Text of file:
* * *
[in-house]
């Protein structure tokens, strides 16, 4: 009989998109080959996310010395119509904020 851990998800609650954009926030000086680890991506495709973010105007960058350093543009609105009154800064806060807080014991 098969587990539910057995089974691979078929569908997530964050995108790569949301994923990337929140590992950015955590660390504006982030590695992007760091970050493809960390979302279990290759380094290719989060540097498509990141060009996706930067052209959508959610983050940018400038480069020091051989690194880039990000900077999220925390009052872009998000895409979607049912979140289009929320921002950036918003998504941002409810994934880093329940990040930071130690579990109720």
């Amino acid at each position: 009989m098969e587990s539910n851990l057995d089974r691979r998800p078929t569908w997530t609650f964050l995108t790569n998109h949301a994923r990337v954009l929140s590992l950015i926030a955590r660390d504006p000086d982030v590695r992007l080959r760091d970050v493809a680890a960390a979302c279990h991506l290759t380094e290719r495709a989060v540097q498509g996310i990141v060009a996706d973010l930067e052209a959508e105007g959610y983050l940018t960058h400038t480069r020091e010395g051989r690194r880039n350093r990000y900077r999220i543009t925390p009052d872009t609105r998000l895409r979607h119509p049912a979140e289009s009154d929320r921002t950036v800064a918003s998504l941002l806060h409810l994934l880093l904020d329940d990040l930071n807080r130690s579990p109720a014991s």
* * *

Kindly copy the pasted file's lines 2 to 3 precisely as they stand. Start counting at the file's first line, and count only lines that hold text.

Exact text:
């Protein structure tokens, strides 16, 4: 009989998109080959996310010395119509904020 851990998800609650954009926030000086680890991506495709973010105007960058350093543009609105009154800064806060807080014991 098969587990539910057995089974691979078929569908997530964050995108790569949301994923990337929140590992950015955590660390504006982030590695992007760091970050493809960390979302279990290759380094290719989060540097498509990141060009996706930067052209959508959610983050940018400038480069020091051989690194880039990000900077999220925390009052872009998000895409979607049912979140289009929320921002950036918003998504941002409810994934880093329940990040930071130690579990109720």
């Amino acid at each position: 009989m098969e587990s539910n851990l057995d089974r691979r998800p078929t569908w997530t609650f964050l995108t790569n998109h949301a994923r990337v954009l929140s590992l950015i926030a955590r660390d504006p000086d982030v590695r992007l080959r760091d970050v493809a680890a960390a979302c279990h991506l290759t380094e290719r495709a989060v540097q498509g996310i990141v060009a996706d973010l930067e052209a959508e105007g959610y983050l940018t960058h400038t480069r020091e010395g051989r690194r880039n350093r990000y900077r999220i543009t925390p009052d872009t609105r998000l895409r979607h119509p049912a979140e289009s009154d929320r921002t950036v800064a918003s998504l941002l806060h409810l994934l880093l904020d329940d990040l930071n807080r130690s579990p109720a014991s």